Throughout history, people across the world have understood the importance of hemp. As early as 1621, British mental health publications recommended hemp to treat depression. In 1889, one of the world’s oldest and best-known medical journals, the Lancet, outlined the suggested use of cannabis to aid and treat the symptoms of opiate withdrawal. This crop was a vital part of the Neolithic revolution (~10,000 BC, when humans evolved from hunter-gatherers to agricultural settlers) and also played a vital role in the assembly of the original American colonies. America’s founding fathers recognized that a thriving hemp industry was as necessary for building an economically independent nation.
Hemp was so valuable throughout America from the 17th to 19th centuries that it could even be used as currency! By the latter half of the 19th century, cannabis-based medicines were among the most prescribed pharmaceuticals in the United States. However, by the early 1900s, a propaganda war had begin against this exceptional plant.
Native Americans and Hemp
Native Americans cultivated hemp seeds to create thread, rope, clothing, paper, and food. Minnie Susan Decker was a well-known settler who preserved traditional recipes from the Native Americans. In her Indian Doctor Book, she describes hemp as a “…plant [that] is good for things other than merely making rope. Soaked and softened, the seeds are very good against wind in the stomach; they open the blockage of the gall, they are good against the flow, and they are very good for killing worms in men and beats. The juice, when dripped into the ear, kills the worms in there and dispels the earwigs. A decoction of the root is good inflammation in the head or other areas, gout, joint, or hip pain, and muscular atrophy.”
Hemp Cultivation was Mandatory in America’s 1st Colony: Jamestown
America’s first law surrounding cannabis was enacted in Jamestown—America’s first colony—in 1619. This law made it mandatory for all farmers to cultivate hemp seeds. Failure to do so could result in a fine or even a jail sentence! Following Jamestown’s lead, colonies in Massachusetts and Connecticut soon passed similar laws concerning hemp. Hemp, being perfectly suited to the American climate, was the key to gaining economic independence from Britain. As David Dawson, a prominent cannabinoid researcher, puts it, “ When you’re one meal away from starvation, you don’t waste energy on tasks that don’t fit your needs.”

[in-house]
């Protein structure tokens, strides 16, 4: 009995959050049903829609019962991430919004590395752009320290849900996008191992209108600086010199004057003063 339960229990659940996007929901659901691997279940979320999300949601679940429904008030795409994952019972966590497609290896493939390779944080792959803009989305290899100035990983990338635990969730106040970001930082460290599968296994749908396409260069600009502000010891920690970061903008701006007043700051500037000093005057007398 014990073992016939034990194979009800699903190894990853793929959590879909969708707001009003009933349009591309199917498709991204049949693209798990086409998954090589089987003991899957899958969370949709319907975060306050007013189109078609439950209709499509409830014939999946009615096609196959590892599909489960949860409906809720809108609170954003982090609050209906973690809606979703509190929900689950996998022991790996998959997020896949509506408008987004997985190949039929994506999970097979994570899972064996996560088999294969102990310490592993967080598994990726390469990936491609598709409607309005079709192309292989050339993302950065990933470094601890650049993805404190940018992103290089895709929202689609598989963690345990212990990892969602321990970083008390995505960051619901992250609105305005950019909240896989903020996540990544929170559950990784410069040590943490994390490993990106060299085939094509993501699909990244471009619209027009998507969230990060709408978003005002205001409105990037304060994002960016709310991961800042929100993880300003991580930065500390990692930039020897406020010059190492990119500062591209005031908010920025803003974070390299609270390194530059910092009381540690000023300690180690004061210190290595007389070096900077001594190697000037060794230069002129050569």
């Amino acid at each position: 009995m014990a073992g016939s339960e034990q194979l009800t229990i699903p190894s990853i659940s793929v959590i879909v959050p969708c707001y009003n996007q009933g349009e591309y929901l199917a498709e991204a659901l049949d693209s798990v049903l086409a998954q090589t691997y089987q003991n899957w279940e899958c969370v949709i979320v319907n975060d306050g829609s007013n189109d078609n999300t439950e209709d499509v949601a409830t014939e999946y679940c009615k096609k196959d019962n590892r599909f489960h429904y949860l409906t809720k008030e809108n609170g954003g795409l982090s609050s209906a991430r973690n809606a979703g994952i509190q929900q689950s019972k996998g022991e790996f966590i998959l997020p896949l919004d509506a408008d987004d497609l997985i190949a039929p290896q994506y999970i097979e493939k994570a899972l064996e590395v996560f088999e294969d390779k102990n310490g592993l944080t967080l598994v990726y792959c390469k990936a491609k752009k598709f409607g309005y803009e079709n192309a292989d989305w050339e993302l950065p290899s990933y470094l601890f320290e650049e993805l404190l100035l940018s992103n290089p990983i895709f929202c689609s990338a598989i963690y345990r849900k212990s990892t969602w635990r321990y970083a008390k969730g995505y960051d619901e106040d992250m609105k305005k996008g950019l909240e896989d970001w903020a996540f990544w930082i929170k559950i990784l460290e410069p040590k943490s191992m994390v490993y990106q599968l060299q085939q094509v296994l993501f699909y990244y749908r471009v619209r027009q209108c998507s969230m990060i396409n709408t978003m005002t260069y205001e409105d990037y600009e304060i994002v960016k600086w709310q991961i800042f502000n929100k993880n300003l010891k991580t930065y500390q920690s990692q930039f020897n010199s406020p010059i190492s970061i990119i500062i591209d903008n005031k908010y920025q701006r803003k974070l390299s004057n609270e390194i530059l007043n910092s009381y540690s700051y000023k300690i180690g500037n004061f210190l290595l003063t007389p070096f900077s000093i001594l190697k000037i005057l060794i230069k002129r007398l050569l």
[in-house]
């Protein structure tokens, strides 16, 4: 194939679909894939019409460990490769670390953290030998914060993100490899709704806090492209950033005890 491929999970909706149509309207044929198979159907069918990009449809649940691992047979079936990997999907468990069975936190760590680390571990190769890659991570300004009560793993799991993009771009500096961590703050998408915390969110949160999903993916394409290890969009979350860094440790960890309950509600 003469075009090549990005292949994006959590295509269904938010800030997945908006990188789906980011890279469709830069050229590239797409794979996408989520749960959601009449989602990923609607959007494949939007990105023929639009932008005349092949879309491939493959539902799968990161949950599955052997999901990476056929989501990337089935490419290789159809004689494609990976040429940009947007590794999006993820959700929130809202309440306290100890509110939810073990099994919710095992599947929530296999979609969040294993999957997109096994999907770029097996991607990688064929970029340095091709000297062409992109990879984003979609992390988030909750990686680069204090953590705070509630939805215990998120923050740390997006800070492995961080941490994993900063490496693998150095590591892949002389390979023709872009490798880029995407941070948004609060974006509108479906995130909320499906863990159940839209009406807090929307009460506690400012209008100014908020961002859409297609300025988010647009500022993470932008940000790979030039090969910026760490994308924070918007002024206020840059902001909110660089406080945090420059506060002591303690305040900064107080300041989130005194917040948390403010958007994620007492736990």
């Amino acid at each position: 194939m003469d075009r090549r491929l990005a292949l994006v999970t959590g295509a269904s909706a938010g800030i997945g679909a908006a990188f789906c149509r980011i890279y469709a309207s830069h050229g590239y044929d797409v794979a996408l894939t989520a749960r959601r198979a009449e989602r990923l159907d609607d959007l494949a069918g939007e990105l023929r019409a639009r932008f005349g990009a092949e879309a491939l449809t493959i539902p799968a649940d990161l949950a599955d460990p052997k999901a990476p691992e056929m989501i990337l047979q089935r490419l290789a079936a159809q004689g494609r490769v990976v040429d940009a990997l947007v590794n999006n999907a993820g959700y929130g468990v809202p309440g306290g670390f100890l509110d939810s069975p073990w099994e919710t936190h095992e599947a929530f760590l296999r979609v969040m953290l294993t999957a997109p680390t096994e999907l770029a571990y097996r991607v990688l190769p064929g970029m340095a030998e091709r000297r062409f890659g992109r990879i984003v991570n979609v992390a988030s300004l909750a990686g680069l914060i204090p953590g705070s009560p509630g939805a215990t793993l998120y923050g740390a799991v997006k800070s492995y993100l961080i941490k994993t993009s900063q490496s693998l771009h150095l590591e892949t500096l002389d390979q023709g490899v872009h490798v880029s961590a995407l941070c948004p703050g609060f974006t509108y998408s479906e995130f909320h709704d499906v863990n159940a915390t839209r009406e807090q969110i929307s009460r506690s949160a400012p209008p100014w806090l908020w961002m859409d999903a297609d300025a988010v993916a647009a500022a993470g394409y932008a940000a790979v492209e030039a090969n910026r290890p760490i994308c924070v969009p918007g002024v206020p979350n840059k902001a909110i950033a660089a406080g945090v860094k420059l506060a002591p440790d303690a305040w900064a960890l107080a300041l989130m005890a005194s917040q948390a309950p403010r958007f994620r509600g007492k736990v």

George Washington saw hemp has a huge financial asset, allowing for much greater profit margins than tobacco and other crops. “Make the most you can of hemp,” urged Washington in letters to fellow government officials, before carefully laying out his cultivation methods.
John Adams, the 2nd president of the United States, believed that hemp was vital to the creation of resources, tools, and the health of the people of the newly founded nation.
Thomas Jefferson, the 3rd president of the United States and co-author of the Declaration of Independence, was the first person to acquire a U.S. patent; it was for a hemp threshing machine! Jefferson was well-known for his ability diversify the phenotype of the hemp plant through artificial selection. He wrote, “Hemp is of first necessity to the wealth and protection of the country.” So passionate was he about hemp’s importance to the success of the United States that he even risked Chinese imprisonment by illegally smuggling seeds from China to the colonies.
Benjamin Franklin, inventor, politician, diplomat, and co-author of the Declaration of Independence founded the first commercial cannabis operation in America. Franklin manufactured paper using hemp fibers, and this paper was used to create the literature that would soon incite colonists to rebel against the British forces.